Archive for November, 2011

Dinner & Lecture with Prof Rodriguez: A Question of You and Me

We invite you to join us for a special evening with Brown University Prof Ralph E. Rodriguez for dinner and lecture featuring a “lyrical criticism on the relationship between culture and identities”. The evening is our first event this academic year in an ongoing series bringing Brown faculty to you, sponsored by the Brown Club of Oregon with support from the Brown Alumni Association.

Guests will enjoy drinks, appetizers and northwest cuisine while engaging in a conversation about the nature of our identity and the influence of race, gender, culture and sex. See below for menu details.

Friday, Dec 9 2011
Noble Rot / 1111 E. Burnside / Fourth Floor / Portland (map)
6:00 pm drinks & appetizers
7:00 dinner & lecture
$35 all inclu

rodriguez event

REGISTER by Sunday Dec 4:*
>> Attendance is strictly limited to 30 people, so reserve your space soon!
Dinner Menu
Appetizer: Goat cheese mousse with caramelized squash & escarole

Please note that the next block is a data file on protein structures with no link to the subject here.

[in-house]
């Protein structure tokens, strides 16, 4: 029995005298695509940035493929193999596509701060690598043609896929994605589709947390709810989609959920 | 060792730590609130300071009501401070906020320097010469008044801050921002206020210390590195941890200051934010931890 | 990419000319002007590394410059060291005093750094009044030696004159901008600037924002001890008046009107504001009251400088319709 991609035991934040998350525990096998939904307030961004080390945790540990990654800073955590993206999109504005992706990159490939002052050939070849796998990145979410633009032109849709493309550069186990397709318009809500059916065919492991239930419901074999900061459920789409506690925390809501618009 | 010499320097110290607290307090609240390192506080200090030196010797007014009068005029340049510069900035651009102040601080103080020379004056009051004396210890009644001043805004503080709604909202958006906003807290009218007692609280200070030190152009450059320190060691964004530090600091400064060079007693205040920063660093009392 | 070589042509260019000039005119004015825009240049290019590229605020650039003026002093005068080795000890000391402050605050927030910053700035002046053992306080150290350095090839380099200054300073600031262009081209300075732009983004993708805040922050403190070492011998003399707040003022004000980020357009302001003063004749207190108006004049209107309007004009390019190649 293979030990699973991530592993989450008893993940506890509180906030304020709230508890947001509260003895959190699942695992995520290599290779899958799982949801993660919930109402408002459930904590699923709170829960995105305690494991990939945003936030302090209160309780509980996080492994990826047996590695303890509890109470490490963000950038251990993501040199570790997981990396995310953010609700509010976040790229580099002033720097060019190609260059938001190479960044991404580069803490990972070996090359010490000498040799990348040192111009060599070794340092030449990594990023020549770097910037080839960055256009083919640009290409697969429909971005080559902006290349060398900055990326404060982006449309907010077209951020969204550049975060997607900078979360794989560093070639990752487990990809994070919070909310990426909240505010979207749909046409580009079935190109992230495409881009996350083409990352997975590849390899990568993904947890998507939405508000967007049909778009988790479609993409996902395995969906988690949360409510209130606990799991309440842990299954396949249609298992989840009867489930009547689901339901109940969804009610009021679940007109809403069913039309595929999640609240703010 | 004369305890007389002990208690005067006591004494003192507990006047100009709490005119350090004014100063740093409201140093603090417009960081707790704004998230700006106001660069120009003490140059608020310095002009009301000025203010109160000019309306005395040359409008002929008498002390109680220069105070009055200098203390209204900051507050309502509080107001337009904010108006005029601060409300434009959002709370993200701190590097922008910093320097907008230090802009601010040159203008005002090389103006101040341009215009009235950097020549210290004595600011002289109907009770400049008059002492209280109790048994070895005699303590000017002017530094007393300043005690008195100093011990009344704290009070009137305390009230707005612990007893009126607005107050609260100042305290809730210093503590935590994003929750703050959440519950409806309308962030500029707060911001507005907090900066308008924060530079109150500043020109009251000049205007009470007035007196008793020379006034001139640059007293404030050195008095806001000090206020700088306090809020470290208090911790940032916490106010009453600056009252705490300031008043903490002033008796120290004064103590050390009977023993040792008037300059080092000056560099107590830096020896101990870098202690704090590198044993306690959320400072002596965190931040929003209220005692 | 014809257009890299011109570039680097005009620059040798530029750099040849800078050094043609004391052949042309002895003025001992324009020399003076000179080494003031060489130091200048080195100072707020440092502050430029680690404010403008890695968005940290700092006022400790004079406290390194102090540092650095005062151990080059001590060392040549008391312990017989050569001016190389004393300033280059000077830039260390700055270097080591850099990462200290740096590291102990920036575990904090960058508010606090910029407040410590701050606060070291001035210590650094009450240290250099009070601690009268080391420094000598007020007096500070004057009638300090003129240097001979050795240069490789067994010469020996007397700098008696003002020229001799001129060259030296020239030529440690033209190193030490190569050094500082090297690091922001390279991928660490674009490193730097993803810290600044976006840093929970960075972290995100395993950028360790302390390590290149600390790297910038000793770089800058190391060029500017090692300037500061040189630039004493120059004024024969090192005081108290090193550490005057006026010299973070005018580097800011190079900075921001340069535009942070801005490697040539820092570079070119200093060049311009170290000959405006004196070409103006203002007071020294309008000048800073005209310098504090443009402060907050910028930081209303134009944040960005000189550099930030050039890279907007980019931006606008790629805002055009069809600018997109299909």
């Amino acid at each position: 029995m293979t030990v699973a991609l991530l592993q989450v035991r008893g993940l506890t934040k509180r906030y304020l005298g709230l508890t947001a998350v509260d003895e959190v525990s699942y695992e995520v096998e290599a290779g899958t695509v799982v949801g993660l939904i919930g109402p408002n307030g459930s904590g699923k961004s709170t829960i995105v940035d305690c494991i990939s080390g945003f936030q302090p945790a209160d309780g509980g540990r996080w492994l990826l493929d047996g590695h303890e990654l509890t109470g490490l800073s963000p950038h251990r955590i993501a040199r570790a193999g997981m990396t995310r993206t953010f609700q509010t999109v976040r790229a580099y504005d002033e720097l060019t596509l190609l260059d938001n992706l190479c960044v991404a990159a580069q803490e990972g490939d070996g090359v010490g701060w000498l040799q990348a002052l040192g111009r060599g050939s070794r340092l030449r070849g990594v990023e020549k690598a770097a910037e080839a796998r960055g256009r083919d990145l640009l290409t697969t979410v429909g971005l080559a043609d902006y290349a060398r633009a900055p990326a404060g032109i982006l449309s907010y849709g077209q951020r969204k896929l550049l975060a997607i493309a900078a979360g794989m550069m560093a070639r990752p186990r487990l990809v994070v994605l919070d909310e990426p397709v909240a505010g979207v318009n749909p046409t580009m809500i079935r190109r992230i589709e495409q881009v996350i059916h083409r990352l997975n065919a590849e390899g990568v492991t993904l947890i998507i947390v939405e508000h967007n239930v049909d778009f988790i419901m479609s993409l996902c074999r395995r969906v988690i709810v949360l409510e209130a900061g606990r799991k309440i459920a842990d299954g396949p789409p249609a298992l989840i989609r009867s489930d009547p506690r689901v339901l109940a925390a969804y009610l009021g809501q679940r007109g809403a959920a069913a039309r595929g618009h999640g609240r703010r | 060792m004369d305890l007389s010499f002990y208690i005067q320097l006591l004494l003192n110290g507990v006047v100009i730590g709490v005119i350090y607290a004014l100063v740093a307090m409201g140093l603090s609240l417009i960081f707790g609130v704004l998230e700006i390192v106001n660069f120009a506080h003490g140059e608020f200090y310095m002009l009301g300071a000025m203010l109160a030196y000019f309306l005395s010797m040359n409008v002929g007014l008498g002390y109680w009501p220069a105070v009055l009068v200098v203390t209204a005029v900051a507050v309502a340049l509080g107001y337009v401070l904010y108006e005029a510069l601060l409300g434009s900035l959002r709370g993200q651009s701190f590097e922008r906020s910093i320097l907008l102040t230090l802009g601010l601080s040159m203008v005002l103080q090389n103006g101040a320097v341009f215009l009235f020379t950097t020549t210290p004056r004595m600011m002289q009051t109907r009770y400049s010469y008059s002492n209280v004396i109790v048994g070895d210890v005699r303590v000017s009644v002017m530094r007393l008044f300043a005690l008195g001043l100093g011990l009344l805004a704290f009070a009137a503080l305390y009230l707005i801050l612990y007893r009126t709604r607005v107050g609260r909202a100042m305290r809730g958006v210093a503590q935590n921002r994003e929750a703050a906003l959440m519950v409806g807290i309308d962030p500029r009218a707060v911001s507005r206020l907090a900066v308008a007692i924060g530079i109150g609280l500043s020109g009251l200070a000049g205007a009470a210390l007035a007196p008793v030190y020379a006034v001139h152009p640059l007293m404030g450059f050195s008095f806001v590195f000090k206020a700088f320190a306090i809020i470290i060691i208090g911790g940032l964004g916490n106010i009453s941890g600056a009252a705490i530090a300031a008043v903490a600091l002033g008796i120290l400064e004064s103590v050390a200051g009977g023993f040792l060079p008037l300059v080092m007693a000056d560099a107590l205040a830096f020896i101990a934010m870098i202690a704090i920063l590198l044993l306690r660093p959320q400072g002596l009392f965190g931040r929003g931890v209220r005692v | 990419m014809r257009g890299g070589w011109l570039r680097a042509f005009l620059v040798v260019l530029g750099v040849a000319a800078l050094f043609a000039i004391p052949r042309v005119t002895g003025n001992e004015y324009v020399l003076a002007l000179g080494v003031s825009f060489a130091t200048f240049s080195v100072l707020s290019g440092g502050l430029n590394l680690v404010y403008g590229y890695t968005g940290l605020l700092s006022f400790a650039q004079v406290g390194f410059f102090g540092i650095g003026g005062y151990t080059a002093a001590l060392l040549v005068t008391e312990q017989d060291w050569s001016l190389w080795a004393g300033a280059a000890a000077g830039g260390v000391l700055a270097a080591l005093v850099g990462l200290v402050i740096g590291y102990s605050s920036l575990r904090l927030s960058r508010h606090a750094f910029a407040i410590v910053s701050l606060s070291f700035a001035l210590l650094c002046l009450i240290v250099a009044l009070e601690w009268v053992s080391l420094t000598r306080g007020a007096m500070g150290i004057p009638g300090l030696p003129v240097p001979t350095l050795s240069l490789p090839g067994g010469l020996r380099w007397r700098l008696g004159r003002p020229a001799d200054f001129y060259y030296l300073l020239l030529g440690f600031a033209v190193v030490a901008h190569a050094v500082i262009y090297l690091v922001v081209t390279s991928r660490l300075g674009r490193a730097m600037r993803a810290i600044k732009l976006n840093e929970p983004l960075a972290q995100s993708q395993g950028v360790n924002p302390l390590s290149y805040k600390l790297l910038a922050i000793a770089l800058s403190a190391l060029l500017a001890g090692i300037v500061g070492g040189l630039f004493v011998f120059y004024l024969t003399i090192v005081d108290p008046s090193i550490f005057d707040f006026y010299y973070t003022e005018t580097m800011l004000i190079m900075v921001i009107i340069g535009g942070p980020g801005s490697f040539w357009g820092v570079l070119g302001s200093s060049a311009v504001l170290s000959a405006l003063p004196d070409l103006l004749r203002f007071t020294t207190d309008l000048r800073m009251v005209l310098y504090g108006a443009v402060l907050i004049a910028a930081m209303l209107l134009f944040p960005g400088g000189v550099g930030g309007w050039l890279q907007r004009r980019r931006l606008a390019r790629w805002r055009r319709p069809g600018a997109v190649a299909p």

First Course:Endive salad with hazelnuts, blue cheese & beets
Second Course(choose one):
Beef short rib with whipped potatoes;
Market selection fish with roasted white roots & shrimp sauce; or
Leek & chanterelle tart, roasted carrots & parsnips
Third Course: Chocolate torte with dulche du leche
Wine and non-alcoholic drinks

Lecture:Life in Fragments: Reflections on Culture, Society and the Self

A Question of You and Meis a manuscript of lyrical criticism that examines how we inhabit, enact, and represent our racialized, gendered, and sexualized identities. I analyze how culture not only represents our multi-form identities but also helps produce the very identities we inhabit or might be interested in inhabiting. Culture, that is, is as richly productive of our heterogeneous, protean selves as it is reflective of them. Since the project is historically interested in the postmodern notion that our lives have become increasingly fragmented, I pursue my argument in a series of associatively related fragments rather than in a traditional linear argument. Fragment as form is a style that has long interested writers and readers. Thus antecedents for my project can be found as far back as Pascal’sPensees, Nietzsche’sBeyond Good and Evil, and more recently in works such as Roland Barthes’sPleasure of the Text, Kathleen Stewart’sOrdinary Affects, and Jed Perl’sAntoine’s Alphabet, to name but a very few of the rich books written in fragment form. The topics engaged in my argument range from literature, to critical theory, to music, to film, and I have also written a few as micro-fiction.